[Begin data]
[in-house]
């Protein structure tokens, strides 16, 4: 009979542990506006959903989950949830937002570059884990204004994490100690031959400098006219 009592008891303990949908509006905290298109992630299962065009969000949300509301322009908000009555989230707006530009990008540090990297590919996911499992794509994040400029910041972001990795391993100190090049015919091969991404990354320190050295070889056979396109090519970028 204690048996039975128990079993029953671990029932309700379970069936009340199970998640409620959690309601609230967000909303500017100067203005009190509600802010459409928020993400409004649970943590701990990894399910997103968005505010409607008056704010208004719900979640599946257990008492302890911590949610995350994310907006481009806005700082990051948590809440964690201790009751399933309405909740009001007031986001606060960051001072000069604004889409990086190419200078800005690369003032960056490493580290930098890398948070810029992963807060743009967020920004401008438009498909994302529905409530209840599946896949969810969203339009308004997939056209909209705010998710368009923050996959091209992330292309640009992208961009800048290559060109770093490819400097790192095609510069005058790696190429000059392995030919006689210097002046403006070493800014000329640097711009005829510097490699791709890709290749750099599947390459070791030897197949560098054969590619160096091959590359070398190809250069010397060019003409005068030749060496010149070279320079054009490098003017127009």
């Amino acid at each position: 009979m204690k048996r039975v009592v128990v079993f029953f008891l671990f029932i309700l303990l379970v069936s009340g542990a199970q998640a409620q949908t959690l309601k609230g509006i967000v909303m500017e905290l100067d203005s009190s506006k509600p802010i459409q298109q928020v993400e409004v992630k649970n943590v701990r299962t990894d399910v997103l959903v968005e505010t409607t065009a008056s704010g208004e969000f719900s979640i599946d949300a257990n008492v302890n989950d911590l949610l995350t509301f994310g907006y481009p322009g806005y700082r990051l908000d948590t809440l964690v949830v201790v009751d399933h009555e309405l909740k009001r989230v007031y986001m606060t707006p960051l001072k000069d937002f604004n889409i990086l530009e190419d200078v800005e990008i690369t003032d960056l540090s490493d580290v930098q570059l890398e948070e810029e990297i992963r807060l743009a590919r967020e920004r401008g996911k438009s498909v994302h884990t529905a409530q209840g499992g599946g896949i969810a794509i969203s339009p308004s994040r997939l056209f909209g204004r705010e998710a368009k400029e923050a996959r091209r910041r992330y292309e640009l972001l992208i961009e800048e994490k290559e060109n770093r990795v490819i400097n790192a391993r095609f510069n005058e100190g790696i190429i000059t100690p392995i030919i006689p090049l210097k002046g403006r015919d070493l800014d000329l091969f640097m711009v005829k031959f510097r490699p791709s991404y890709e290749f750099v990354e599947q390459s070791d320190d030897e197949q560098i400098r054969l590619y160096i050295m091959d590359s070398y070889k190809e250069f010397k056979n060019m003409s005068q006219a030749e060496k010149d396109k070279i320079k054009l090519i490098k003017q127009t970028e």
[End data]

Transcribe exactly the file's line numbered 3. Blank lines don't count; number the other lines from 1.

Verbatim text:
């Amino acid at each position: 009979m204690k048996r039975v009592v128990v079993f029953f008891l671990f029932i309700l303990l379970v069936s009340g542990a199970q998640a409620q949908t959690l309601k609230g509006i967000v909303m500017e905290l100067d203005s009190s506006k509600p802010i459409q298109q928020v993400e409004v992630k649970n943590v701990r299962t990894d399910v997103l959903v968005e505010t409607t065009a008056s704010g208004e969000f719900s979640i599946d949300a257990n008492v302890n989950d911590l949610l995350t509301f994310g907006y481009p322009g806005y700082r990051l908000d948590t809440l964690v949830v201790v009751d399933h009555e309405l909740k009001r989230v007031y986001m606060t707006p960051l001072k000069d937002f604004n889409i990086l530009e190419d200078v800005e990008i690369t003032d960056l540090s490493d580290v930098q570059l890398e948070e810029e990297i992963r807060l743009a590919r967020e920004r401008g996911k438009s498909v994302h884990t529905a409530q209840g499992g599946g896949i969810a794509i969203s339009p308004s994040r997939l056209f909209g204004r705010e998710a368009k400029e923050a996959r091209r910041r992330y292309e640009l972001l992208i961009e800048e994490k290559e060109n770093r990795v490819i400097n790192a391993r095609f510069n005058e100190g790696i190429i000059t100690p392995i030919i006689p090049l210097k002046g403006r015919d070493l800014d000329l091969f640097m711009v005829k031959f510097r490699p791709s991404y890709e290749f750099v990354e599947q390459s070791d320190d030897e197949q560098i400098r054969l590619y160096i050295m091959d590359s070398y070889k190809e250069f010397k056979n060019m003409s005068q006219a030749e060496k010149d396109k070279i320079k054009l090519i490098k003017q127009t970028e």